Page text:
German hospitality market has strong potential for post-Covid19 recovery
The German travel market may have a strong chance of recovering post-COVID-19. (Photo from Unsplash by Illia Cherednychenko)
Due to strong domestic demand, the German hotel and travel market has good chances of recovering quickly once lockdowns ease.
As governments ease lockdowns and restrictions bit by bit, the German travel and hotel sector is getting ready to ramp up again.
We take a look at how COVID-19 impacted the sector’s growth and how quickly experts think it will recover.
Strong domestic travel base
After announcing nation-wide curfews and banning all but essential travel on March 22, 2020, the German government is now working on reopening its economy which includes the country’s large travel and tourism sector.
While nobody can foresee an exact timeline for the reopening, chances are good that when a sense of normality returns, the German hotel industry will recover faster than in some other countries.
This is largely due to Germany’s large domestic and leisure base as well as a strong domestic corporate travel base, second only to France within Europe. This will help hotels get much-needed business even with borders set to remain closed for the foreseeable future.
Numbers from 2018 reveal that Germans booked 70.1 million holidays (a trip of at least 5 days) in that year alone. 27% of that were spent within the country. Now experts predict that this number will grow in 2020 as local destinations absorb pent-up travel demand.
Domestic travel will likely pick up quickly once manufacturing and servicing industries ramp up operations again. This is where the country’s export-oriented economy brings added benefits to the German economy.
Staggering losses put businesses at risk
While strong domestic demand can help the hotel industry after COVID-19, surviving the current dry spell is getting harder, especially for small businesses who don’t have the liquidity reserves of the global hotel behemoths.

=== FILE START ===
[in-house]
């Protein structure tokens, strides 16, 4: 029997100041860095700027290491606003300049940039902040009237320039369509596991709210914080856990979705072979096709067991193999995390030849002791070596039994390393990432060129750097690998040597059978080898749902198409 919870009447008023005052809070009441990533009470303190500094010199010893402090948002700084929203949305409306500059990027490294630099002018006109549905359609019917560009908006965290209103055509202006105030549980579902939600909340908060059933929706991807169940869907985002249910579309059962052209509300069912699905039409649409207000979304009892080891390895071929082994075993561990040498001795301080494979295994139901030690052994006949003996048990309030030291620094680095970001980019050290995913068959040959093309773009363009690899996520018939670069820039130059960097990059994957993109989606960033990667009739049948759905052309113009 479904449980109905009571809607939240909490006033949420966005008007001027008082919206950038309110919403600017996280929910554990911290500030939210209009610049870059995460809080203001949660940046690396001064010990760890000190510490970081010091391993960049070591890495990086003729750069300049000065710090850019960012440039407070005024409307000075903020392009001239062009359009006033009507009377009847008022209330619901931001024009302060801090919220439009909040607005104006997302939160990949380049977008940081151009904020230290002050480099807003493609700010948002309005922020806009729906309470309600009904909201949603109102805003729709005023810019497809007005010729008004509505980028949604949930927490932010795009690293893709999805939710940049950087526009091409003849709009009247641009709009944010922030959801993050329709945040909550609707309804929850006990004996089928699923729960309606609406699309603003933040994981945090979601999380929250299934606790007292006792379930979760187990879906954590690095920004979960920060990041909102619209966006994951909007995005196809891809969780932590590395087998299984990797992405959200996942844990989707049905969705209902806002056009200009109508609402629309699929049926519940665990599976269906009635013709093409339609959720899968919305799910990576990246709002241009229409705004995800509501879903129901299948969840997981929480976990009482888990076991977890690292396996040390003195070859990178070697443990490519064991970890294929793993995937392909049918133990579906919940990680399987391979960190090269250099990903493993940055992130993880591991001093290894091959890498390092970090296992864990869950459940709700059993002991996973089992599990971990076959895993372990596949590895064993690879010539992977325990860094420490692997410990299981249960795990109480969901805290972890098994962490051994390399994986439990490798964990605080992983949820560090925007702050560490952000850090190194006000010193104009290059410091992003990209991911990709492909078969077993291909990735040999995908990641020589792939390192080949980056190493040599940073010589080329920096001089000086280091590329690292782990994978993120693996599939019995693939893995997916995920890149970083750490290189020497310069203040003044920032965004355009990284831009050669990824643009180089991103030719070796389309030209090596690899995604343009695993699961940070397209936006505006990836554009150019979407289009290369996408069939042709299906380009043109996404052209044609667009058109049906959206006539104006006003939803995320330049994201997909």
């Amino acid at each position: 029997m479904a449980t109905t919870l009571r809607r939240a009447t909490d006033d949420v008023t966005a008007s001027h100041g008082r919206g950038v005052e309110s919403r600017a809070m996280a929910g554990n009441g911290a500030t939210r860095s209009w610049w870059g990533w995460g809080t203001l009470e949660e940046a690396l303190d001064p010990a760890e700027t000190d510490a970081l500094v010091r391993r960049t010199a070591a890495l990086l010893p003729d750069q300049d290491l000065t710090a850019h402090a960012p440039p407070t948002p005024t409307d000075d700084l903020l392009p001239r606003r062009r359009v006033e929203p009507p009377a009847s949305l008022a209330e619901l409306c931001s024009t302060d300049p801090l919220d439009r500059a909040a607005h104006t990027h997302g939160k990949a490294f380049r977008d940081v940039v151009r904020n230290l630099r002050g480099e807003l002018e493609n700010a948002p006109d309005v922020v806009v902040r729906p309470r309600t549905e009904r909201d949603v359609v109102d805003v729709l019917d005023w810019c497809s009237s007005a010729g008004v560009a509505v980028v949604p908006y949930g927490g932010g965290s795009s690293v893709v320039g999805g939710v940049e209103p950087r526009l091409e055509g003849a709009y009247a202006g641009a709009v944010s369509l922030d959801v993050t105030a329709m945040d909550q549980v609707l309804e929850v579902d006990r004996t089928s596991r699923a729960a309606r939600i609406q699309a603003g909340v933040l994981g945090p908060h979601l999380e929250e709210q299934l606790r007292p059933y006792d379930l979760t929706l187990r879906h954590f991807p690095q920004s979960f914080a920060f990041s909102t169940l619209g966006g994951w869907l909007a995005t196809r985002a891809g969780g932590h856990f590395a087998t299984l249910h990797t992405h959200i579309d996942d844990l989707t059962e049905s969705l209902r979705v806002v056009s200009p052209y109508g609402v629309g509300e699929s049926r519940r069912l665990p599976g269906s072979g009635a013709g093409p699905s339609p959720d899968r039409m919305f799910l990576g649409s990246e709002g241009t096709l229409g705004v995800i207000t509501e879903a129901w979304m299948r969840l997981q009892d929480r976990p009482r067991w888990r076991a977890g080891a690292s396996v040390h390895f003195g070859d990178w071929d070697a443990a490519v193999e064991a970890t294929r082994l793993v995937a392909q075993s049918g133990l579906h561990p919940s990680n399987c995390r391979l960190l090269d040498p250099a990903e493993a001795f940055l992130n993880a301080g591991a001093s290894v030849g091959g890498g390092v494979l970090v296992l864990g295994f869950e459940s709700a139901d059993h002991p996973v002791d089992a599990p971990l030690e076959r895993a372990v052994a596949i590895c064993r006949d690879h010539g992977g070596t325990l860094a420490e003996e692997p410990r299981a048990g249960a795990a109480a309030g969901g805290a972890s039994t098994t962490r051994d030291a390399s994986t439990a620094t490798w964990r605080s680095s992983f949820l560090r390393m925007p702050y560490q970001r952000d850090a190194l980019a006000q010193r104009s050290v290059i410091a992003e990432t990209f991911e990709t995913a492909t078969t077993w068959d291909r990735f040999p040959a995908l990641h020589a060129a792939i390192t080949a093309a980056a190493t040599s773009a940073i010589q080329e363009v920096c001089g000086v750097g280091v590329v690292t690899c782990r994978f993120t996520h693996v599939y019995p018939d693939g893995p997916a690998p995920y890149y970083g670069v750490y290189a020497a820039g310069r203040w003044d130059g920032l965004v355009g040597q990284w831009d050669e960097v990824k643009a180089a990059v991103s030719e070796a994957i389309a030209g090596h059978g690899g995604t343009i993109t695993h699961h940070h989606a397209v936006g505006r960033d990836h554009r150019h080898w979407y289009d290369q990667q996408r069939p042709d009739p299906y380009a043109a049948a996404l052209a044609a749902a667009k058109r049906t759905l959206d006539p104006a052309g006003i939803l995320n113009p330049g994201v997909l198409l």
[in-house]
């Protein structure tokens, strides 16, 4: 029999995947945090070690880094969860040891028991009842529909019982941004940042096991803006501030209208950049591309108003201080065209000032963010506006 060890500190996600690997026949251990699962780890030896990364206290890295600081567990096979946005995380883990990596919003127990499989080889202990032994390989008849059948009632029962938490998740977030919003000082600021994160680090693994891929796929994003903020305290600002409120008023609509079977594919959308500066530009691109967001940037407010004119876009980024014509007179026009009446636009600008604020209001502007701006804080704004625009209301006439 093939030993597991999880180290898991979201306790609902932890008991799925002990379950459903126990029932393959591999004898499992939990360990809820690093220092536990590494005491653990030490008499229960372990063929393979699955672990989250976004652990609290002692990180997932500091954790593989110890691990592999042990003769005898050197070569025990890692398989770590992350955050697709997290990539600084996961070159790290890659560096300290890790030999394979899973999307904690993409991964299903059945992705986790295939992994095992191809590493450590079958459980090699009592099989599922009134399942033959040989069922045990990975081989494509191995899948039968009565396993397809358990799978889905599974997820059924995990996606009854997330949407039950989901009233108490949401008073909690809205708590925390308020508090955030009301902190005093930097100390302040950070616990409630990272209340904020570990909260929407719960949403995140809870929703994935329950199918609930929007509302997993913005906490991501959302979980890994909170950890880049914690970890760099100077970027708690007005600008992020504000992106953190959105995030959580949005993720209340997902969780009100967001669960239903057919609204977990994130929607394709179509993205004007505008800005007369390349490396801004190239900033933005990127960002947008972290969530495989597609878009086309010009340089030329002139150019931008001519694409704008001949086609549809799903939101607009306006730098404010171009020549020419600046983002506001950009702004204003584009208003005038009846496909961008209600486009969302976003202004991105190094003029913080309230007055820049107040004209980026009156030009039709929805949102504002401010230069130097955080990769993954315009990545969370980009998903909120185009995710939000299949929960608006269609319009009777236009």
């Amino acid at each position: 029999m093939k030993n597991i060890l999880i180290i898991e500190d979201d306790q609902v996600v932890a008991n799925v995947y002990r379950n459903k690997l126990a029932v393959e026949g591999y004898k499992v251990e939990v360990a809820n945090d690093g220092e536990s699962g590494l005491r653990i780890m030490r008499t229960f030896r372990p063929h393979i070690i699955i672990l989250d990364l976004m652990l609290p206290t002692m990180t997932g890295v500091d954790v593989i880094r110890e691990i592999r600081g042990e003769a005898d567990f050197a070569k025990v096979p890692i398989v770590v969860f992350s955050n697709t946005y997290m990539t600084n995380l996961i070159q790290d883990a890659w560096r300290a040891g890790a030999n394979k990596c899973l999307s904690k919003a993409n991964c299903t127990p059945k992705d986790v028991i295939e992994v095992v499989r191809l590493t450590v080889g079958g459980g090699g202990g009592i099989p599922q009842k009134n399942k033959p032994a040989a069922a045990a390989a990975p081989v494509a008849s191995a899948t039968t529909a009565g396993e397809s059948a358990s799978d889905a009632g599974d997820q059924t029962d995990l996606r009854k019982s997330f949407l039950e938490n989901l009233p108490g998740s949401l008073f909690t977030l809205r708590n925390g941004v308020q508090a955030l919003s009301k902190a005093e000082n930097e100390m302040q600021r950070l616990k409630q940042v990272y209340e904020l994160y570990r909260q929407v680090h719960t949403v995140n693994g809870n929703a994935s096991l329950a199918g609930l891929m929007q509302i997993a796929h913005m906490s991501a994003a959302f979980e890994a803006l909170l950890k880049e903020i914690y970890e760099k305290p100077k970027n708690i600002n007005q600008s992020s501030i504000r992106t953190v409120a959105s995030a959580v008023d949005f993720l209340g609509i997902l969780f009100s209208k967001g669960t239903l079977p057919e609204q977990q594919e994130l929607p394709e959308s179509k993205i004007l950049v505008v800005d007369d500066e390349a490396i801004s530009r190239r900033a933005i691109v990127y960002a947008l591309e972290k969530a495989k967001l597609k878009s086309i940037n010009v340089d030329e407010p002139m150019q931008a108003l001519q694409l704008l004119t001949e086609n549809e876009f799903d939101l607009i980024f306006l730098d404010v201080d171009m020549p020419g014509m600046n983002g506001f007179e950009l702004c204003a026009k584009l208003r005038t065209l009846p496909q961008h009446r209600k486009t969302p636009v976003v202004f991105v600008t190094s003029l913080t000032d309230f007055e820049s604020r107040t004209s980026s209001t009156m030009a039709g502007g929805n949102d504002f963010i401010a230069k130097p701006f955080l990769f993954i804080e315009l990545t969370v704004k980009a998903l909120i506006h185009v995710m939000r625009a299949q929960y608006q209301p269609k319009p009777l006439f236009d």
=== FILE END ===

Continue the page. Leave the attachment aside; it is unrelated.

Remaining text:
The German Chamber of Commerce (DIHK) estimates that businesses in the travel and tourism industry are twice as likely to go bankrupt during this time as the average business in Germany.
“The industry now urgently needs dates and a framework of conditions so that it doesn’t lose summer business on top of the Easter business,” said Olaf Steinhage, chairman of the ZIA hotel property committee.
According to a DIHK survey, over 90% of companies in the hospitality industry and over 80% in the travel industry are currently suffering a complete cessation of their business activities. It remains to be seen how much longer they can go on.
Outlook on hotel project development in Germany
In January and February 2020, hotel transactions reached a value of €1 billion in Germany, according to the Colliers real estate firm’s Q1 overview.
Now, the COVID-19 pandemic has put a damper on what could have otherwise become a record-breaking year in terms of hotel transactions. While its effects have not been fully felt in the hotel real estate market, experts say they are coming soon.
René Schappner, Head of Hotel at Colliers, recently told AHGZ that it was hard to say when things would begin to change. In a recent investor survey, 75% are expecting lower hotel leases while 77% expect asking prices for hotels to drop. However, most hotel developers remain optimistic that the market will bounce back quickly once restrictions ease.
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